Editing your manuscript before you publish is a step that requires a great amount of time and care.
In this guide, I’m going to skip over any writing tips and assume that your novel is finished. Your eight-point story arch is mapped, character goals and stakes are established, your story hooks readers from the opening sentence, and leaves them breathless by the last. Perfect!
Do not, I repeat, do not publish your novel without having a number of eyes read over it, and by people who know novel writing. Not your friends and family.
I would urge you to hire an outside editor to review the story, look for plot holes, things about your characters that don’t add up. Do at least two rounds of this with the same editor.
Before it goes to print, make sure you hire a line editor to weed out spelling and grammatical errors.
Remember our big goal of self-publishing – appear traditionally published!
You will not struggle to find an editor. I used Reedsy, it’s like UpWork but strictly for freelance publishing professionals in all book services. You can research them, shortlist a few, and ask for a quote for their services. They will return saying yes or no to the service, and if yes, a quote of how much they’ll charge. Reedsy is the middleman who collects a premium. I have found Reedsy to be a wonderful resource for writers.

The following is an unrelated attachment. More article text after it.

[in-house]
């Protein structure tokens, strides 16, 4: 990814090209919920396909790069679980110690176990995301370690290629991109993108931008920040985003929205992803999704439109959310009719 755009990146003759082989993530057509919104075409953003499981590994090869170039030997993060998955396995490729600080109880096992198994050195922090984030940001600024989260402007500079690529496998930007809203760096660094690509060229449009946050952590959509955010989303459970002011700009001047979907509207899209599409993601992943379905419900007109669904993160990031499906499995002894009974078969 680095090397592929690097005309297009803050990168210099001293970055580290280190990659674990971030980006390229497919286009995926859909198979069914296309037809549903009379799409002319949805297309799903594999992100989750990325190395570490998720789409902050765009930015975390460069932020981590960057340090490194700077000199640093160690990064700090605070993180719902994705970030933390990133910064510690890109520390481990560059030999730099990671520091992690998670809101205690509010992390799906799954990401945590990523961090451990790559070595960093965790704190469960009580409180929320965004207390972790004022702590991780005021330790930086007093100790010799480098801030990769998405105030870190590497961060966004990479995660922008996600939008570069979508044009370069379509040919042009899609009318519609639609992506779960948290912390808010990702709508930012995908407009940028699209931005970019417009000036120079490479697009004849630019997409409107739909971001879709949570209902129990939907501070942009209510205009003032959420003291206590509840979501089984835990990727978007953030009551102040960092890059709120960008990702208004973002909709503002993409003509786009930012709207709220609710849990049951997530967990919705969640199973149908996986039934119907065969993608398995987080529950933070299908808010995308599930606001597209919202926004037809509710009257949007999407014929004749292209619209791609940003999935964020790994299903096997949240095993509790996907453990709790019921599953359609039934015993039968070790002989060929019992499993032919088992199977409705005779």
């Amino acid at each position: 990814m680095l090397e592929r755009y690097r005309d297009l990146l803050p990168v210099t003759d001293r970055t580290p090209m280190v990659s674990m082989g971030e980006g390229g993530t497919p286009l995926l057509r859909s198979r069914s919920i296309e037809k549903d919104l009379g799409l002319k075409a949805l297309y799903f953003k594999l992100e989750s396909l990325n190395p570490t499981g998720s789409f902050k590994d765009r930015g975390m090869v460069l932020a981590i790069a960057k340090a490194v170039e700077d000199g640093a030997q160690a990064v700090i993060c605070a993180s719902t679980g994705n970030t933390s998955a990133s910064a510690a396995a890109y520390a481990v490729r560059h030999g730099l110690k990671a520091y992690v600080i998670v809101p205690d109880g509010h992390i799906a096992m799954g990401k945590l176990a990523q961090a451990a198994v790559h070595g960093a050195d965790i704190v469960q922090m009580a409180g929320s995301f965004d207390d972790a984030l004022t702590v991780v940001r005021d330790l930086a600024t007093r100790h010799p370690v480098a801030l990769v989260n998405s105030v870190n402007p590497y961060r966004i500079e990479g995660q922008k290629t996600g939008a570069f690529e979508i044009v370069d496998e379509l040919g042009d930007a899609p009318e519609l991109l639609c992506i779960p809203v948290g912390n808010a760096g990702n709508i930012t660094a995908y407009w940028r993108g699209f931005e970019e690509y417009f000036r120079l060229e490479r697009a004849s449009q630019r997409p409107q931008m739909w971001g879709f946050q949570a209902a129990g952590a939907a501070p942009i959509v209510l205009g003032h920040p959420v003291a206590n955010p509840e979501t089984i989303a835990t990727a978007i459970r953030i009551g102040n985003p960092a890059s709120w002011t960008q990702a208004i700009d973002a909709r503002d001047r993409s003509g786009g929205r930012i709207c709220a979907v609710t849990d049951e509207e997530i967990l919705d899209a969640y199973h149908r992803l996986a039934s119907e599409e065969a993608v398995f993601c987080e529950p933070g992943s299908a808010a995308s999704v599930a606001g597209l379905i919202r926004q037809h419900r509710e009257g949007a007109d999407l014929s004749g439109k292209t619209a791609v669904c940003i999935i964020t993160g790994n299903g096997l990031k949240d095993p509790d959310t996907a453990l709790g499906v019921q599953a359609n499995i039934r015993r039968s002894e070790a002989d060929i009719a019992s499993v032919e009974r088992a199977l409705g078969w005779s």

There are many other places to find editors besides Google search: Ebooklaunch.com, Bookbaby.com, Lulu, and Writers Digest 2nd Draft Services. I don’t feel a great need to put too many here because the options are overwhelming.
I tried to double up with my last round of editing asking an editor to edit for spelling and grammatical errors and look out for story improvements also. My novel went to print with spelling and grammar errors. I believe that I overloaded my editor with things to look out for, rather than just paying them to focus on one thing, and paying another to focus on another aspect.
My very lovely and well-read mother assisted with a post-publish round of editing to weed out grammatical and spelling errors but people are still finding them, unfortunately.
A comprehensive-line edit is something that you should not skimp on as a self-published novelist. Spelling and grammatical errors will give you away as an amateur and you do not want to be seen as that!
When you get your formatted manuscripts, save them in their own folder that is clearly marked so you don’t confuse them with any other drafts!
Oh, and make sure you include a Copyright page at the beginning of the manuscript. Depending on whether your work is fiction, non-fiction or memoir you will need different disclaimers. There are many templates online you can copy and paste – and personalize! Or you can pull a book from your bookshelf and copy from those.